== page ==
uncollected garbage on the streets have made a mockery of
Berlusconi’s claim to have solved the problem after the last
serious rubbish crisis in 2008.

Fresh allegations about the prime minister’s private life
may also have the potential to damage his standing with
conservative voters if they create a drawn-out scandal.

He has dismissed as “trash” media reports of a teenage girl
named Ruby attending parties at his villa near Milan but papers
have seized on the story, splashing it across their front pages.

Last year, Berlusconi’s second wife Veronica sought a
divorce after he was filmed attending the 18th birthday party of
an aspiring model. The uproar over that was widely seen as
contributing to a fall in his approval ratings.

What to watch for:

— Rubbish protests turning violent

— Opinion poll readings showing an impact from the garbage
crisis or allegations about Berlusconi’s personal life


Shortly before the summer break, the government passed a 25
billion euros ($31.60 billion) austerity package intended to cut
Italy’s public deficit to below the European Union’s ceiling of
3 percent of gross domestic product.

Analysts welcomed the cuts, saying they will probably allow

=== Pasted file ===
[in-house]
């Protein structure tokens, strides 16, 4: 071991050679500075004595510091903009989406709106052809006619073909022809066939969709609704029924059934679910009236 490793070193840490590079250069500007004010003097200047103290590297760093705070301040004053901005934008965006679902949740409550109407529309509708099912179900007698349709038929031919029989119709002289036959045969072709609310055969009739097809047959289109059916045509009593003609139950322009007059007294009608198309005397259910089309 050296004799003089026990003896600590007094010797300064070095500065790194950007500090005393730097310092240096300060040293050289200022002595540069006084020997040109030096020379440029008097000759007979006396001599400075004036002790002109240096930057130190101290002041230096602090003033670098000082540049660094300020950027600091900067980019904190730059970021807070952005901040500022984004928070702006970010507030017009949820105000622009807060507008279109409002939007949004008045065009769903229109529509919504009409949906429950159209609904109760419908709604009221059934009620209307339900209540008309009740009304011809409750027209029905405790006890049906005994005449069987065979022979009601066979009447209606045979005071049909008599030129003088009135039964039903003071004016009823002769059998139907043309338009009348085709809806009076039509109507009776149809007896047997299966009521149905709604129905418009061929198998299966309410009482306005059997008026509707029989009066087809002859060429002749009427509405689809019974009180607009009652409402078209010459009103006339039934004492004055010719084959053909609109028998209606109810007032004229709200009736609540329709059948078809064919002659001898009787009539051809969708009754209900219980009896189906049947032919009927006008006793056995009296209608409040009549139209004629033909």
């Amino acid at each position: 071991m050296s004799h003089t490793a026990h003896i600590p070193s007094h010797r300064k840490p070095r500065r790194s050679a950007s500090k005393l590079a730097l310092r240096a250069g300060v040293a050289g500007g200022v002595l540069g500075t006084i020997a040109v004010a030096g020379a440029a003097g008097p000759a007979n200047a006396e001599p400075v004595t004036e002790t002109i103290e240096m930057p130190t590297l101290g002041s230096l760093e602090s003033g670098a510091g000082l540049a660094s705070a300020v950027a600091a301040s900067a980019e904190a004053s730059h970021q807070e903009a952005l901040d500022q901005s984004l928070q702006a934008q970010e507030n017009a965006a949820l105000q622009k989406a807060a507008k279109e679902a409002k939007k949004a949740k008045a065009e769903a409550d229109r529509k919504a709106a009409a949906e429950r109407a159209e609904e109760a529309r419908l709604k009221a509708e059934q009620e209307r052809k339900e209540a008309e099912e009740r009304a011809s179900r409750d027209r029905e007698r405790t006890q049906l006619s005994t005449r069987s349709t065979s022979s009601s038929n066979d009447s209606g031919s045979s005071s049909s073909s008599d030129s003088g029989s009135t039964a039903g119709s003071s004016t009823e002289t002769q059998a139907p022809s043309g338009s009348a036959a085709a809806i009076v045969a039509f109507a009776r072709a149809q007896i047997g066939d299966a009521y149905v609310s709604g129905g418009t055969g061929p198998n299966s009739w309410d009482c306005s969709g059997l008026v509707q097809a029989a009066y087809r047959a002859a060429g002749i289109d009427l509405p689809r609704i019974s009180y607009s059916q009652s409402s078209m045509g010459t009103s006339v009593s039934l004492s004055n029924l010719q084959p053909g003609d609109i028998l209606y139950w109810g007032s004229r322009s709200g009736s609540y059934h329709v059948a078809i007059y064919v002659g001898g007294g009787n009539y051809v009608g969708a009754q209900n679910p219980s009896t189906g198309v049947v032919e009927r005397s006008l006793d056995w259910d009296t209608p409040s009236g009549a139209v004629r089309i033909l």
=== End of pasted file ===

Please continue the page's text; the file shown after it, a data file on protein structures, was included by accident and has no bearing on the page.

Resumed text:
Italy to meet its deficit goals. Italy has not suffered the
market turmoil seen in Greece or Spain. [ID:nLDE64P055]

Standard & Poor’s has an A+ sovereign rating on Italy,
Moody’s has Aa2 and Fitch has AA-. In each case, the outlook is
stable. The agencies have praised the fact the deficit has risen
less than in most of Italy’s euro zone peers, but say that low
growth limits its ability to cut its huge public debt.

The government has lifted its debt forecast to 118.5 percent
of GDP in 2010 and 119.2 percent in 2011, among the highest in
the euro zone. [ID:nLDE68S0NN].

The impact of new EU budget rules that would focus more
closely on debt as well as deficit may also affect Italy. The
proposals are under discussion and their impact is still unclear
but tighter rules could put the government under pressure.

The wider economy is still recovering from its worst
post-war recession last year and joblessness, especially among
young people, remains high. The government expects growth of no
more than 1.2 percent this year and 1.3 percent in 2011.
The chronic problem of competitiveness in the economy has
been underlined by comments from Sergio Marchionne, the head of
Italy’s industrial icon Fiat who said last month that the
company would perform better without its home country.

Marchionne is engaged in a drive to boost productivity at
Fiat’s loss-making Italian plants and has won the support of
some unions but faces stiff opposition from hardline sections of
the labour movement.

What to watch:

— More market jitters over debt problems in the euro zone.

— Any sign rating agencies are unhappy with the pace of
debt-cutting, or that they may cut their outlooks for Italy.

For political risks to watch in other countries, please
click on [ID:nEMEARISK]
(Editing by Ralph Boulton)

FACTBOX-Key political risks to watch in Italy